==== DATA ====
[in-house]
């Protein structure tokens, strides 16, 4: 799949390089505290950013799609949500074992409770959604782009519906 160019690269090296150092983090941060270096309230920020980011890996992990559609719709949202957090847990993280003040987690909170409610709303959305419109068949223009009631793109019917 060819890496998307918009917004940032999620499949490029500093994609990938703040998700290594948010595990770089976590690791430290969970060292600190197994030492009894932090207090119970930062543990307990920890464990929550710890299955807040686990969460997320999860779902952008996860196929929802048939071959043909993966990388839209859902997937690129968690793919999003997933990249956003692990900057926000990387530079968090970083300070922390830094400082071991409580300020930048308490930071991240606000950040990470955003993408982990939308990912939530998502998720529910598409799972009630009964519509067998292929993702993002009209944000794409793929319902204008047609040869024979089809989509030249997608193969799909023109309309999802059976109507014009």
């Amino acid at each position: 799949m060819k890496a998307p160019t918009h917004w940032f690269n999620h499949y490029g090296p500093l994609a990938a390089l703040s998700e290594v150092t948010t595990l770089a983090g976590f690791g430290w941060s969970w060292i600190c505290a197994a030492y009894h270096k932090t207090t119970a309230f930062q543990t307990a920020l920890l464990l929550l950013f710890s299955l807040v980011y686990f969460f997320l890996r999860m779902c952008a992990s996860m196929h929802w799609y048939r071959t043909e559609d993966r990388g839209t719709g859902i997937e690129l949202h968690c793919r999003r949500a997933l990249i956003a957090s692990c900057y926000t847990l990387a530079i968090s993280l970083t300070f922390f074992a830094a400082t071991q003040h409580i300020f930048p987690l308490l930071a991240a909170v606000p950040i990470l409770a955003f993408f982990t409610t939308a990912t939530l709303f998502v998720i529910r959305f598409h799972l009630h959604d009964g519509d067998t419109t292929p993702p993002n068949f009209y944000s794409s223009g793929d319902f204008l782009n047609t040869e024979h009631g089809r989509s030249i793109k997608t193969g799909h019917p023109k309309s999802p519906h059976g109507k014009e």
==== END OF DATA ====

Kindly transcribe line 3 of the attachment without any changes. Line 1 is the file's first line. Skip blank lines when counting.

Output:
């Amino acid at each position: 799949m060819k890496a998307p160019t918009h917004w940032f690269n999620h499949y490029g090296p500093l994609a990938a390089l703040s998700e290594v150092t948010t595990l770089a983090g976590f690791g430290w941060s969970w060292i600190c505290a197994a030492y009894h270096k932090t207090t119970a309230f930062q543990t307990a920020l920890l464990l929550l950013f710890s299955l807040v980011y686990f969460f997320l890996r999860m779902c952008a992990s996860m196929h929802w799609y048939r071959t043909e559609d993966r990388g839209t719709g859902i997937e690129l949202h968690c793919r999003r949500a997933l990249i956003a957090s692990c900057y926000t847990l990387a530079i968090s993280l970083t300070f922390f074992a830094a400082t071991q003040h409580i300020f930048p987690l308490l930071a991240a909170v606000p950040i990470l409770a955003f993408f982990t409610t939308a990912t939530l709303f998502v998720i529910r959305f598409h799972l009630h959604d009964g519509d067998t419109t292929p993702p993002n068949f009209y944000s794409s223009g793929d319902f204008l782009n047609t040869e024979h009631g089809r989509s030249i793109k997608t193969g799909h019917p023109k309309s999802p519906h059976g109507k014009e």